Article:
Unlocking the door to employment opportunities

Volunteer, Haya, directs  children during a football match

As we've been discussing a lot recently, youth unemployment remains a tremendous worldwide concern. The Center for Strategic and International Studies recently reported in follow-up to the release of an International Labor Organization study on Global Youth Unemployment trends, 40% of the world youth a unemployed. Though there are many negative social and economic concerns stemming from this issue, one of the main areas of interest for us at TYO is how underemployment and unemployment effects skills stagnation.

Tomorrow’s Youth Organization tries to help the youth in Nablus to be prepared for jobs by developing their skills. According to the Palestinian Center Bureau for Statistics, 55% of people in the West Bank are unemployed. This high unemployment rate is a serious issue that impacts the country’s economics, and it wastes the capacity. For those fortunate enough to find work, the average wage in the West Bank equates to roughly $25 per day. Such low wages limit options for young people as it gives them little opportunity to invest in themselves, or search for work elsewhere. Such restrictions cause a lot of physical and emotional health problems, which negatively affects both the country as well as the community.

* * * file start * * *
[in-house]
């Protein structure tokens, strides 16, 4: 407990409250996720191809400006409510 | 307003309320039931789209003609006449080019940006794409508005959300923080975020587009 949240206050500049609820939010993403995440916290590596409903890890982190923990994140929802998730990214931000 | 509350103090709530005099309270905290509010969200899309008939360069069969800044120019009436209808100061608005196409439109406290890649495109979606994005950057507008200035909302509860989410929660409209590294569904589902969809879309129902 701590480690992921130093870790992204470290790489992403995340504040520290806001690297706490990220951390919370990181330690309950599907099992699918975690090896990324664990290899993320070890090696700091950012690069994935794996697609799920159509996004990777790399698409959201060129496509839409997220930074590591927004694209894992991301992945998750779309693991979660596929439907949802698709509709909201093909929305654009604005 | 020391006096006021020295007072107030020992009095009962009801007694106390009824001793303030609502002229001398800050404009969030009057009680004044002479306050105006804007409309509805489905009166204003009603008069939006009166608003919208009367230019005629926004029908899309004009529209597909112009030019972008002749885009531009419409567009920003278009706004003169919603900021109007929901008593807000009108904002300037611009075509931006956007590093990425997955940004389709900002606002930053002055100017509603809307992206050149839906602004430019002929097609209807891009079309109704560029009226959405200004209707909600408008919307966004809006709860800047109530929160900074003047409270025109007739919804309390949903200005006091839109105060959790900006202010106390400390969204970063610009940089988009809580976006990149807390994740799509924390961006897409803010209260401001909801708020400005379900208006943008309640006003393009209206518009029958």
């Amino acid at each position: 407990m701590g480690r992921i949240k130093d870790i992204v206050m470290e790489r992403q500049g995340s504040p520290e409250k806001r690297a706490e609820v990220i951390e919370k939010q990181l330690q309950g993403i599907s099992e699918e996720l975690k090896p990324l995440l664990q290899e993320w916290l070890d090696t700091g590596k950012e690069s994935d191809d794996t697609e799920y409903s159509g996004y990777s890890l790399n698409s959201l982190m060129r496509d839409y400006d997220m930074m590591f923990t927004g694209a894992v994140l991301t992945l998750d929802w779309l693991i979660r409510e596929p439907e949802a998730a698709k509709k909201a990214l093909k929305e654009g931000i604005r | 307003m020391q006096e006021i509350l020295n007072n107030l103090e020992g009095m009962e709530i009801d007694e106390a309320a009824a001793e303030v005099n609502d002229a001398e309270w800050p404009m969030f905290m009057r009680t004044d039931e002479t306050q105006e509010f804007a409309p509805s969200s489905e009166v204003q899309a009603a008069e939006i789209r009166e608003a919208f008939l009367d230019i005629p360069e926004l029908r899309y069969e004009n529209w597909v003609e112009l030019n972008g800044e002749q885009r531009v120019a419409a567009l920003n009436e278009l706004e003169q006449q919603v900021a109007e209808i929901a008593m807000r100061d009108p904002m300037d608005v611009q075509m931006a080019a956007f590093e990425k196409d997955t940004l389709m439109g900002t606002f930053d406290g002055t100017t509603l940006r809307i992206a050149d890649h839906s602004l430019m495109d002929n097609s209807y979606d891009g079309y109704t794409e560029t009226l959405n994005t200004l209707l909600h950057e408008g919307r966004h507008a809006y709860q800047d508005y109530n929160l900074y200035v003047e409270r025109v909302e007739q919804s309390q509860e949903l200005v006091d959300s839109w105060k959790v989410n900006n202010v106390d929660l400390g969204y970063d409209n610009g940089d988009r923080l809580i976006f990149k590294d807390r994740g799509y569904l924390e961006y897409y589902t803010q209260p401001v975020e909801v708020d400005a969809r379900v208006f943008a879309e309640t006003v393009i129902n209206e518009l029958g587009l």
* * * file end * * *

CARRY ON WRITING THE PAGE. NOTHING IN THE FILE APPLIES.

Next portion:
Decreasing the unemployment rate amongst recent graduates can be achieved by increasing productivity from a healthy, well-educated and trained young labor force.  The Youth Service Learning Program at TYO helps to increase the undergraduates and graduates students’ skills to be able to get to jobs and find study and scholarship opportunities abroad. TYO helps the youth to develop the essential professional skills such as leadership, commitment, time management, and communication skills. The volunteers go through an intensive training process about the importance of voluntary work to develop their professional experience to get an opportunity.

The volunteers at TYO are required to commit to the Youth Service Learning program for ten or twelve week programs. During that time they receive feedback on their performance and through the support of the teaching staff and Volunteer Coordinator they are able to hone in on their own strengths and weaknesses. Also, they have access to trainings on the professional skills they should develop. For example, TYO’s interns give English Professional Classes at An-Najah University to the students to empower them more on how to write the CV in English, make job interviews, and develop the public speaking and presentation skills. And there will be a training for the volunteers at TYO to develop the skills they lack the most after a need study and observing the volunteers in the classrooms. Hence, TYO tries to cover the challenges in the school- to- work transition.

Though change won't happen overnight, TYO is hopeful that through rigorous support and encouragement of the youth in Nablus, real economic change will be possible as TYO helps to unlock the door to employment opportunities.

-Ruba Hafayda, Volunteer Coordinator

This program - as part of Student Training and Employment Program (STEP!) - is sponsored in part by the Abdul Hamid Shoman Foundation.